The science of skincare
Many of us spend a great deal of time, money and energy on our skin, but are the various potions and lotions in our bathroom cabinets actually doing it any good? Chris Smith spoke to dermatologist Jane Sterling from Addenbrookes Hospital. First off, Chris asked Jane for the lowdown on skin...
Jane - Well skin, of course, is the covering to all our bodies, with a slightly modified version over the front of the eye and mouth. There are two important layers of the skin, there’s the epidermis, a wonderful self-renewing very thin surface that’s continually being made from below, and continually lost from the surface. And below that is the dermis. That’s the stretchy but sort of padding layer just beneath, and then, of course, we get down to fat and muscle. So our skin is a self-renewing surface. It protects us from the outside and keeps the inside - inside.
Chris - One statistic I read was we lose something like 40 or 50 thousand skin cells every second. Does that sound about right?
Jane - We certainly lose a lot. And most people don’t realise that household dust is mainly skin that’s being shared.
Chris - As we were walking around through our homes you’re breathing yourself and your housemates in. Isn’t that true?
Jane - That is true.
Chris - When the skin is young and youthful, like yours and mine, why is it different from someone who’s gone all craggy and needs loads of lipstick, like Katie - no I’m just kidding Katie, you’re not all wrinkly and leathery. But someone who’s gone a bit ancient, what’s the difference?
Jane - As we all get more ancient we will get more wrinkly and our skin will be soft and less vibrant looking - it’s just what happens. So we lose some thickness to our skin as we get older; we get drier because our grease glands stop working quite so well, so we look a bit duller and definitely saggier.
Chris - If you pinch the back of your hand, for example. I remember doing this on my daughter earlier you just sort of raise the skin up like a tent, it immediately pings back in her. But in me… mmm it takes the return time, the relax time is a few seconds.
Jane - That’s right.
Chris - So why is that?
Jane - That’s your dermis that hasn’t got as much collagen and elastin as it did when you were younger.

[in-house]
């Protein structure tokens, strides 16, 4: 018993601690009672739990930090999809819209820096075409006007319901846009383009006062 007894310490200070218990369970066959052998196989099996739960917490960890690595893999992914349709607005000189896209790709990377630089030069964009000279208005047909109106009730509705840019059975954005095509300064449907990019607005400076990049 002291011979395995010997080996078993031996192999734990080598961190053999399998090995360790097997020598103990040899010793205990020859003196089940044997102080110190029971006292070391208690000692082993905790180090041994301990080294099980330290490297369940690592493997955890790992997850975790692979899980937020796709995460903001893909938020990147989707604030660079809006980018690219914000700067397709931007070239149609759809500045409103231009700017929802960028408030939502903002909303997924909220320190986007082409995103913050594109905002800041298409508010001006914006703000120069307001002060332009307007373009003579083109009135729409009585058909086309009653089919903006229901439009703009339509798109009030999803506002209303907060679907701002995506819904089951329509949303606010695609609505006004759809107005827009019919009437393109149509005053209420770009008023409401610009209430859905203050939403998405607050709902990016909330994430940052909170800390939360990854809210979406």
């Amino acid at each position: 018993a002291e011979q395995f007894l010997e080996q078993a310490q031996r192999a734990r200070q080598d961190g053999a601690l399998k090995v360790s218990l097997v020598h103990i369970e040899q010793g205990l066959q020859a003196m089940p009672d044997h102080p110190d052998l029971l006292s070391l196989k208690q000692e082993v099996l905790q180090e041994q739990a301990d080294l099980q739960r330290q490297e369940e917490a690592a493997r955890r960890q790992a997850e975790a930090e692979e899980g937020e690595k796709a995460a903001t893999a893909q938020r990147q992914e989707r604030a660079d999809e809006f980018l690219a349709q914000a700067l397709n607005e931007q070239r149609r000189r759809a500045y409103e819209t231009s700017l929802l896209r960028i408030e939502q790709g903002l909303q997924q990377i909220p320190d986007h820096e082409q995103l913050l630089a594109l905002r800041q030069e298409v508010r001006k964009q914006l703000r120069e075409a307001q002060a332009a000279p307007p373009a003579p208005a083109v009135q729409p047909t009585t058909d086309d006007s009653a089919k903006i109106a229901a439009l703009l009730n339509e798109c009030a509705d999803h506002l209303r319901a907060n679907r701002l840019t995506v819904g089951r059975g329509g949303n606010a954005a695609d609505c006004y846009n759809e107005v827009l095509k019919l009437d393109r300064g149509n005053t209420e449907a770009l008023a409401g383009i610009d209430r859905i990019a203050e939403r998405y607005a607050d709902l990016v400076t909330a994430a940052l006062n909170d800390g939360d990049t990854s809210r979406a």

Chris - And why is that?
Jane - That’s a natural ageing process but that’s magnified by the effects of the sun. So that’s one of the major effects of having a lot of sun exposure is we get collagen damage, and as we get older both collagen and elastin aren’t produced as much.
Chris - So when I go to a supermarket or chemist or something and buy and anti-ageing cream or something to make me look a bit younger, how do those things work?
Jane - If they work.
Chris - I suppose they’re defying the eye potentially aren’t they? But is it defying the eye, is it actually doing something physically to the skin?
Jane - They’ll do certain things, like every cream they’ll keep moisture in the skin so they’ll stop your skin looking dried up, and it’ll stop it drying up so much as the day goes on. They might have a little bit of shine to them, of course, if they contain greasy things so that dull look that can make you look older, you can lose that.
But the creams that are put forward as anti-ageing creams, there’s a bit of a debate as to how well they work because they really need to get down into the dermis to do something to that collagen and elastin, and they don’t do that as well on actual skin as they do in cell culture, for instance. The only constituent of anti-ageing creams that really has good evidence behind it are the retinoids - retinol.
Chris - They’re vitamin A like chemicals, aren’t they?
Jane - That’s right, similar to vitamin A. But put on the surface they do seem to go deep enough to produce a measurable effect on wrinkles.
Chris - And what is that effect? Are they encouraging the skin to what, make more elastic tissue; make more collagen?
Jane - Make more collagen, yes.
Chris - And that irons out the wrinkles a bit.
Jane - Yes. But, of course, but it’ll really only work when you’re using it. And the tests that are used to measure wrinkles are pretty detailed so whether you would notice a huge difference - probably not. You might notice a little difference to the end of treatment period with it.
Chris - And when one does slap on lots of makeup day, after day, after day relentlessly. Is there evidence that that’s bad for you? Does that age, harm, or damage the skin or does it not make any difference?
Jane - Well, as long as you don’t react to the makeup you’re putting on - you don’t develop an allergy to it, which is always possible. And as long as it’s not a drying, dehydrating effect on the skin then there should be no long term problems. For makeup, on other thing you can sometimes do if it’s a really heavy sort of concealer makeup it can bring up acne spots but otherwise should be no long term damage.